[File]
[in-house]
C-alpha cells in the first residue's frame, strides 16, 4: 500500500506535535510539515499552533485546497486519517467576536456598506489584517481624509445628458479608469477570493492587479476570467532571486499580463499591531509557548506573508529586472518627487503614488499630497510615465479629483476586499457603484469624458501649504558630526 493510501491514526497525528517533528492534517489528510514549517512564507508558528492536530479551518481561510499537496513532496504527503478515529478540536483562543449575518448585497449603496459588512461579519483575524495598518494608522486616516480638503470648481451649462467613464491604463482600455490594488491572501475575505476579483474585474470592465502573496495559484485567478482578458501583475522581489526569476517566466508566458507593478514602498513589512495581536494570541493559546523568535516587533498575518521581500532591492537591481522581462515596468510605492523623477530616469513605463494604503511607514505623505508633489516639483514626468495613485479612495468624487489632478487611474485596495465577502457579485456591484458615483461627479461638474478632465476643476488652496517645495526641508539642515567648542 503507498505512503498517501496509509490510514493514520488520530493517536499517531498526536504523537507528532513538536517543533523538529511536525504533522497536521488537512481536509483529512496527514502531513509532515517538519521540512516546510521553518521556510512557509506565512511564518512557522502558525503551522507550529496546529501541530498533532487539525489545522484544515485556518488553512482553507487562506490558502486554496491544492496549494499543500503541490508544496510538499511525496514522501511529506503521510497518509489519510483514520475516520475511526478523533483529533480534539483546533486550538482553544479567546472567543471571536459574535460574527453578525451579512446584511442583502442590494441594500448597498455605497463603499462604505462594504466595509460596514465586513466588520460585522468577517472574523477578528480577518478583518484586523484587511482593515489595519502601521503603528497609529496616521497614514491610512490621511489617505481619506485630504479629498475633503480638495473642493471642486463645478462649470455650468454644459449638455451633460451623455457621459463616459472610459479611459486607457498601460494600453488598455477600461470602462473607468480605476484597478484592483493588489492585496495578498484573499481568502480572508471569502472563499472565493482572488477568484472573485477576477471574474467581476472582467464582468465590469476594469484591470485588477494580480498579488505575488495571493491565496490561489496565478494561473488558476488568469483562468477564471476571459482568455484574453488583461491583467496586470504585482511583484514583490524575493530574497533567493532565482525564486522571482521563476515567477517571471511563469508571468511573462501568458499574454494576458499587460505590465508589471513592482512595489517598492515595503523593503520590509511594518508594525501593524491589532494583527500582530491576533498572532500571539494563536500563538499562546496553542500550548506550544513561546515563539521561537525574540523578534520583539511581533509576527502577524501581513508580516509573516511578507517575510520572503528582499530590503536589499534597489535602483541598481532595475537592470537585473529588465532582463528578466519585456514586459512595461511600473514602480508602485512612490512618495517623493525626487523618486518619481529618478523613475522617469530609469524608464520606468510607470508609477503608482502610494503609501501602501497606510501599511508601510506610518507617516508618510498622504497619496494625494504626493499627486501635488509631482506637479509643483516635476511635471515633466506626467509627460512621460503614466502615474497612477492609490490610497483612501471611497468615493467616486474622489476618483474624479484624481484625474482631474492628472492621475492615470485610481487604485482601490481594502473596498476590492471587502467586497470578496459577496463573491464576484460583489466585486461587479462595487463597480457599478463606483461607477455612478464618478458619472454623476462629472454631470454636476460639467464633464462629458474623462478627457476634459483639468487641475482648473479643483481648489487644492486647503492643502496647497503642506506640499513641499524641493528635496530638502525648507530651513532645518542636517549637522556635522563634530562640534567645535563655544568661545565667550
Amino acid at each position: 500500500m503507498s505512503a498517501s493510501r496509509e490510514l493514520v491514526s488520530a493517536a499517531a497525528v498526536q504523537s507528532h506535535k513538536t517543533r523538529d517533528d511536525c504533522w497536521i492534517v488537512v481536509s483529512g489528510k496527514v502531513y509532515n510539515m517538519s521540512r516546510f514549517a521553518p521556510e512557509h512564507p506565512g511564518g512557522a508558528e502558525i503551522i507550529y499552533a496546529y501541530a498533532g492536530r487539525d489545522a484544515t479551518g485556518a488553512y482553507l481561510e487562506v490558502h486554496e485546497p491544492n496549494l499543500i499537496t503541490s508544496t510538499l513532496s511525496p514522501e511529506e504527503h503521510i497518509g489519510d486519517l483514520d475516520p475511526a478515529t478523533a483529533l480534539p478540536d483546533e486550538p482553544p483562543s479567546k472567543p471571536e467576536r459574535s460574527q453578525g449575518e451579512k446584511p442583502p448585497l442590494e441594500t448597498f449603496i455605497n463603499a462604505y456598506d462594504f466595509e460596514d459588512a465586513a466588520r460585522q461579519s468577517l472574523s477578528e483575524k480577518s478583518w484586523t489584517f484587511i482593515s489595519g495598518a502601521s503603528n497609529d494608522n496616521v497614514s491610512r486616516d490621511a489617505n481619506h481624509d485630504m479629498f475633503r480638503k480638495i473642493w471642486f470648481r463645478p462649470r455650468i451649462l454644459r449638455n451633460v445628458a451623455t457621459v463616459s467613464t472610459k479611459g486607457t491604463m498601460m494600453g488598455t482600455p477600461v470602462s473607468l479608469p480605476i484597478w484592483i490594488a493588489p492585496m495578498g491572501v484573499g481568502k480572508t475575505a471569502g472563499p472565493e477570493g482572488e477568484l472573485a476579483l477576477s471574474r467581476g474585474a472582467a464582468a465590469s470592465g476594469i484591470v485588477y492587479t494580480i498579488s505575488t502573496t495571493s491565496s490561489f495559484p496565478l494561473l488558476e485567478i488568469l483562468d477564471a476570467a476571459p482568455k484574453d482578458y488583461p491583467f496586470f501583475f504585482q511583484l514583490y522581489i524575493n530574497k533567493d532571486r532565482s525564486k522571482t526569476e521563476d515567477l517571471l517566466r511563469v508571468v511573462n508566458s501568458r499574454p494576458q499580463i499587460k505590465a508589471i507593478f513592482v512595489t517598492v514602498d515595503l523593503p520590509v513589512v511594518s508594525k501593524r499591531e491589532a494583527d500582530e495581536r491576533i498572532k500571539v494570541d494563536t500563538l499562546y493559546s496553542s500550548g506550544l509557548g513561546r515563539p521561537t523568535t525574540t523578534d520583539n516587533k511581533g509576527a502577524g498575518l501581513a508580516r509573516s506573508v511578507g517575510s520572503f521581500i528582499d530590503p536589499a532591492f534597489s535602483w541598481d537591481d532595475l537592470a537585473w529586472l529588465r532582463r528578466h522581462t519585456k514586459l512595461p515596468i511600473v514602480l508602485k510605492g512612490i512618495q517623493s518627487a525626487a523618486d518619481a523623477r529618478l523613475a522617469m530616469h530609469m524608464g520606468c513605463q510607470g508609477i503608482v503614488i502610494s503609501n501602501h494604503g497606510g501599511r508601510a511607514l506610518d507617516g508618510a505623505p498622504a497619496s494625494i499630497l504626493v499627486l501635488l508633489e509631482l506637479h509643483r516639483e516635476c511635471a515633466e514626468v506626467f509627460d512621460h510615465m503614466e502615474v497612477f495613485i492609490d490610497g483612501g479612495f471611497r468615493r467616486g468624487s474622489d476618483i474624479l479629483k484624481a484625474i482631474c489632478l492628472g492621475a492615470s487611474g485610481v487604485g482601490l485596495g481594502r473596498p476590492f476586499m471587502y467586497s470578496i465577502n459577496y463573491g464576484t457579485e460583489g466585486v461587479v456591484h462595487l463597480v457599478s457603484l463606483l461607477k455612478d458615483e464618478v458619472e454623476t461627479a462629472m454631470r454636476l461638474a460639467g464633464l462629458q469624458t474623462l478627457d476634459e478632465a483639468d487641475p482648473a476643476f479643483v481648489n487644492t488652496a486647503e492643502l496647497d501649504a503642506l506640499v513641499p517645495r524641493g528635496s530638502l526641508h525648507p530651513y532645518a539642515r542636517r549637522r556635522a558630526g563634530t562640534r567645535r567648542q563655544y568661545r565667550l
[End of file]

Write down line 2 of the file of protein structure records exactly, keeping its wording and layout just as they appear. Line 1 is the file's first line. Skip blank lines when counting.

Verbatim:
C-alpha cells in the first residue's frame, strides 16, 4: 500500500506535535510539515499552533485546497486519517467576536456598506489584517481624509445628458479608469477570493492587479476570467532571486499580463499591531509557548506573508529586472518627487503614488499630497510615465479629483476586499457603484469624458501649504558630526 493510501491514526497525528517533528492534517489528510514549517512564507508558528492536530479551518481561510499537496513532496504527503478515529478540536483562543449575518448585497449603496459588512461579519483575524495598518494608522486616516480638503470648481451649462467613464491604463482600455490594488491572501475575505476579483474585474470592465502573496495559484485567478482578458501583475522581489526569476517566466508566458507593478514602498513589512495581536494570541493559546523568535516587533498575518521581500532591492537591481522581462515596468510605492523623477530616469513605463494604503511607514505623505508633489516639483514626468495613485479612495468624487489632478487611474485596495465577502457579485456591484458615483461627479461638474478632465476643476488652496517645495526641508539642515567648542 503507498505512503498517501496509509490510514493514520488520530493517536499517531498526536504523537507528532513538536517543533523538529511536525504533522497536521488537512481536509483529512496527514502531513509532515517538519521540512516546510521553518521556510512557509506565512511564518512557522502558525503551522507550529496546529501541530498533532487539525489545522484544515485556518488553512482553507487562506490558502486554496491544492496549494499543500503541490508544496510538499511525496514522501511529506503521510497518509489519510483514520475516520475511526478523533483529533480534539483546533486550538482553544479567546472567543471571536459574535460574527453578525451579512446584511442583502442590494441594500448597498455605497463603499462604505462594504466595509460596514465586513466588520460585522468577517472574523477578528480577518478583518484586523484587511482593515489595519502601521503603528497609529496616521497614514491610512490621511489617505481619506485630504479629498475633503480638495473642493471642486463645478462649470455650468454644459449638455451633460451623455457621459463616459472610459479611459486607457498601460494600453488598455477600461470602462473607468480605476484597478484592483493588489492585496495578498484573499481568502480572508471569502472563499472565493482572488477568484472573485477576477471574474467581476472582467464582468465590469476594469484591470485588477494580480498579488505575488495571493491565496490561489496565478494561473488558476488568469483562468477564471476571459482568455484574453488583461491583467496586470504585482511583484514583490524575493530574497533567493532565482525564486522571482521563476515567477517571471511563469508571468511573462501568458499574454494576458499587460505590465508589471513592482512595489517598492515595503523593503520590509511594518508594525501593524491589532494583527500582530491576533498572532500571539494563536500563538499562546496553542500550548506550544513561546515563539521561537525574540523578534520583539511581533509576527502577524501581513508580516509573516511578507517575510520572503528582499530590503536589499534597489535602483541598481532595475537592470537585473529588465532582463528578466519585456514586459512595461511600473514602480508602485512612490512618495517623493525626487523618486518619481529618478523613475522617469530609469524608464520606468510607470508609477503608482502610494503609501501602501497606510501599511508601510506610518507617516508618510498622504497619496494625494504626493499627486501635488509631482506637479509643483516635476511635471515633466506626467509627460512621460503614466502615474497612477492609490490610497483612501471611497468615493467616486474622489476618483474624479484624481484625474482631474492628472492621475492615470485610481487604485482601490481594502473596498476590492471587502467586497470578496459577496463573491464576484460583489466585486461587479462595487463597480457599478463606483461607477455612478464618478458619472454623476462629472454631470454636476460639467464633464462629458474623462478627457476634459483639468487641475482648473479643483481648489487644492486647503492643502496647497503642506506640499513641499524641493528635496530638502525648507530651513532645518542636517549637522556635522563634530562640534567645535563655544568661545565667550